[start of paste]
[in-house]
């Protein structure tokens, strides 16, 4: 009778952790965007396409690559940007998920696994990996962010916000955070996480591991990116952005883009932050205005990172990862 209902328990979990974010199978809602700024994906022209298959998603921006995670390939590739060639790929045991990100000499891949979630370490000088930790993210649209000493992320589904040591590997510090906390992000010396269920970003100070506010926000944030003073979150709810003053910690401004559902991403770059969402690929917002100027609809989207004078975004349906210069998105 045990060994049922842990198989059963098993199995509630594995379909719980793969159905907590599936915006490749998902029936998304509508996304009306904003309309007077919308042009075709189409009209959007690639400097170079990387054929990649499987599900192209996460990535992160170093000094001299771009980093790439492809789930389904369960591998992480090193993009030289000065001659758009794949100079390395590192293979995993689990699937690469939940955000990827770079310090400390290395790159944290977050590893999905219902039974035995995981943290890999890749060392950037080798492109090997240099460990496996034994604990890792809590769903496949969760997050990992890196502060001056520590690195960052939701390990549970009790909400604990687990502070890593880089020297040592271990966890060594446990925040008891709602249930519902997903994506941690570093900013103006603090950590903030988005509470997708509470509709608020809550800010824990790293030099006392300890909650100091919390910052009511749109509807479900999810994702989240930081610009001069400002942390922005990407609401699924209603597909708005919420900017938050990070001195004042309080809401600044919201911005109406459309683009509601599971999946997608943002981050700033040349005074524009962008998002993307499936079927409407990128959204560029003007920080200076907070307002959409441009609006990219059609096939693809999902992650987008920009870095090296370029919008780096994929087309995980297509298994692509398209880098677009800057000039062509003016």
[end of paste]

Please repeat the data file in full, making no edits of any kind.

[in-house]
């Protein structure tokens, strides 16, 4: 009778952790965007396409690559940007998920696994990996962010916000955070996480591991990116952005883009932050205005990172990862 209902328990979990974010199978809602700024994906022209298959998603921006995670390939590739060639790929045991990100000499891949979630370490000088930790993210649209000493992320589904040591590997510090906390992000010396269920970003100070506010926000944030003073979150709810003053910690401004559902991403770059969402690929917002100027609809989207004078975004349906210069998105 045990060994049922842990198989059963098993199995509630594995379909719980793969159905907590599936915006490749998902029936998304509508996304009306904003309309007077919308042009075709189409009209959007690639400097170079990387054929990649499987599900192209996460990535992160170093000094001299771009980093790439492809789930389904369960591998992480090193993009030289000065001659758009794949100079390395590192293979995993689990699937690469939940955000990827770079310090400390290395790159944290977050590893999905219902039974035995995981943290890999890749060392950037080798492109090997240099460990496996034994604990890792809590769903496949969760997050990992890196502060001056520590690195960052939701390990549970009790909400604990687990502070890593880089020297040592271990966890060594446990925040008891709602249930519902997903994506941690570093900013103006603090950590903030988005509470997708509470509709608020809550800010824990790293030099006392300890909650100091919390910052009511749109509807479900999810994702989240930081610009001069400002942390922005990407609401699924209603597909708005919420900017938050990070001195004042309080809401600044919201911005109406459309683009509601599971999946997608943002981050700033040349005074524009962008998002993307499936079927409407990128959204560029003007920080200076907070307002959409441009609006990219059609096939693809999902992650987008920009870095090296370029919008780096994929087309995980297509298994692509398209880098677009800057000039062509003016």